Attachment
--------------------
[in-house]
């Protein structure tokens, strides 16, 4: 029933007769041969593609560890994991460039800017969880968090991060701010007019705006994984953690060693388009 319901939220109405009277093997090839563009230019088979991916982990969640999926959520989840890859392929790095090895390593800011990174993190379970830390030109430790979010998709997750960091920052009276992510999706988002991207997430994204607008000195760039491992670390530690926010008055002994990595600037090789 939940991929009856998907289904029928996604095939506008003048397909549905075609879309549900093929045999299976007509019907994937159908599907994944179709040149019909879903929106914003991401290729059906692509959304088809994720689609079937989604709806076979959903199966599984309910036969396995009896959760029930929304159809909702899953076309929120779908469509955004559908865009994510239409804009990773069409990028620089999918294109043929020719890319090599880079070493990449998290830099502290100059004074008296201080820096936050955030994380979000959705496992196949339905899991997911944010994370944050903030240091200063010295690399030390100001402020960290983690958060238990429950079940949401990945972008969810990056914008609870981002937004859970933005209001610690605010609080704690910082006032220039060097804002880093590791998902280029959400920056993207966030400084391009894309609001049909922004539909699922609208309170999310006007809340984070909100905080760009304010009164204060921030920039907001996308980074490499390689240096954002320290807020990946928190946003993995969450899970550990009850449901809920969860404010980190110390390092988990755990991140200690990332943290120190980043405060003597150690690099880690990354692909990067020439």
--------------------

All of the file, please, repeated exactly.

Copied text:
[in-house]
């Protein structure tokens, strides 16, 4: 029933007769041969593609560890994991460039800017969880968090991060701010007019705006994984953690060693388009 319901939220109405009277093997090839563009230019088979991916982990969640999926959520989840890859392929790095090895390593800011990174993190379970830390030109430790979010998709997750960091920052009276992510999706988002991207997430994204607008000195760039491992670390530690926010008055002994990595600037090789 939940991929009856998907289904029928996604095939506008003048397909549905075609879309549900093929045999299976007509019907994937159908599907994944179709040149019909879903929106914003991401290729059906692509959304088809994720689609079937989604709806076979959903199966599984309910036969396995009896959760029930929304159809909702899953076309929120779908469509955004559908865009994510239409804009990773069409990028620089999918294109043929020719890319090599880079070493990449998290830099502290100059004074008296201080820096936050955030994380979000959705496992196949339905899991997911944010994370944050903030240091200063010295690399030390100001402020960290983690958060238990429950079940949401990945972008969810990056914008609870981002937004859970933005209001610690605010609080704690910082006032220039060097804002880093590791998902280029959400920056993207966030400084391009894309609001049909922004539909699922609208309170999310006007809340984070909100905080760009304010009164204060921030920039907001996308980074490499390689240096954002320290807020990946928190946003993995969450899970550990009850449901809920969860404010980190110390390092988990755990991140200690990332943290120190980043405060003597150690690099880690990354692909990067020439």